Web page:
Chronic kidney disease (CKD),11 which is defined as an estimated glomerular filtration rate (eGFR) <60 mL · min−1 · (1.73 m2)−1 and/or a urinary albumin excretion (UAE) ≥30 mg/24 h, is associated with an increased cardiovascular disease (CVD) mortality risk (1). It is, however, not entirely clear at what point in the course from normal kidney function to CKD the association with CVD risk appears (1, 2). For example, GFR estimates that include cystatin C have been associated with CVD mortality at levels far above the 60 mL · min−1 · (1.73 m2)−1 threshold, whereas this is less clear for eGFR based on creatinine only (2). In addition, it is important to gain insight into the mechanisms that underlie the CVD mortality risk associated with eGFR and albuminuria. Studying the associations of eGFR levels ≥60 mL · min−1 · (1.73 m2)−1 and UAE levels <30 mg/24 h with biomarkers of (subclinical) cardiac injury, such as the cardiac troponins (cTn) T and I, and N-terminal probrain natriuretic-peptide (NT-proBNP) (3, 4), may help in clarifying these issues. The interpretation of these biomarkers in the face of kidney disease is, nevertheless, controversial (5).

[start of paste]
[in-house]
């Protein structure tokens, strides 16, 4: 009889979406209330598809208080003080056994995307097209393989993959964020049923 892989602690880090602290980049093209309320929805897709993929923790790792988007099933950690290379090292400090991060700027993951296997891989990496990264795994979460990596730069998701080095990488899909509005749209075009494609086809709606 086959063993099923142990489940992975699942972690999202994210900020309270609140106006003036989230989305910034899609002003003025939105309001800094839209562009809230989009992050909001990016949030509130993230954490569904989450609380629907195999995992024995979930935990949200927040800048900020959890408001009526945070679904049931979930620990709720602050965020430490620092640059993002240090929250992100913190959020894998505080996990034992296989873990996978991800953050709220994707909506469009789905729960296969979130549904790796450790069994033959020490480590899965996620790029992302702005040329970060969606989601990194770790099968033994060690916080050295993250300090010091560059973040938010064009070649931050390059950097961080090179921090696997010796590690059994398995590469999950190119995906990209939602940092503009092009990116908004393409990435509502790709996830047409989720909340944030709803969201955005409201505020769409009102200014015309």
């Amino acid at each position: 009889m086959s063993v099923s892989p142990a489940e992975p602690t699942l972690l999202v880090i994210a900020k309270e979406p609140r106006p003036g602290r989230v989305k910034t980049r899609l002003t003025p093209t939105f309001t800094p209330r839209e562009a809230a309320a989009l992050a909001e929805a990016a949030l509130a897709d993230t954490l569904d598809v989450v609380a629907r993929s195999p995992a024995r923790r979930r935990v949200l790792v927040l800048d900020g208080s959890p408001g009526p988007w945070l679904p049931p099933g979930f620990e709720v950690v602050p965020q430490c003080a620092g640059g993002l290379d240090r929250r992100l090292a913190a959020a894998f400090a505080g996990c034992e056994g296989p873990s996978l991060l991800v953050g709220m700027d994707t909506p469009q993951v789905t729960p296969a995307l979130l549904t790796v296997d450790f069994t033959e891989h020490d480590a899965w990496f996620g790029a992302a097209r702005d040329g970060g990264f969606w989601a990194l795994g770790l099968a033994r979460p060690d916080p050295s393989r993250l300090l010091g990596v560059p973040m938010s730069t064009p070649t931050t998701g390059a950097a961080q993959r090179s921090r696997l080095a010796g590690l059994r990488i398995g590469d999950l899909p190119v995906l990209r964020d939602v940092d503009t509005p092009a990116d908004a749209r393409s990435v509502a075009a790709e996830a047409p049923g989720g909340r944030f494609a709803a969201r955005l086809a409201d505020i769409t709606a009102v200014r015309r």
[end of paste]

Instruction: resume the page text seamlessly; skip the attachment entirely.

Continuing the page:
In this regard, it is important to distinguish eGFR from albuminuria as both entities may be associated with biomarkers of cardiac injury via different mechanisms. For instance, reduced eGFR may cause cardiac injury via chronic low-grade inflammation and endothelial dysfunction (6), but may also reduce the renal elimination of cTn and NT-proBNP (5, 7). In contrast, albuminuria has been hypothesized to be a biomarker of generalized endothelial dysfunction (8) and capillary rarefaction (9), which in turn may cause (subclinical) cardiac ischemia (10), resulting in higher cTn and NT-proBNP concentrations (3, 4). Indeed, the limited available data (5, 11–13) suggest that eGFR and albuminuria are mutually independently associated with cTn (5, 11, 13) and NT-proBNP (11). However, only 2 of these studies have examined a population without substantial CKD (11, 13).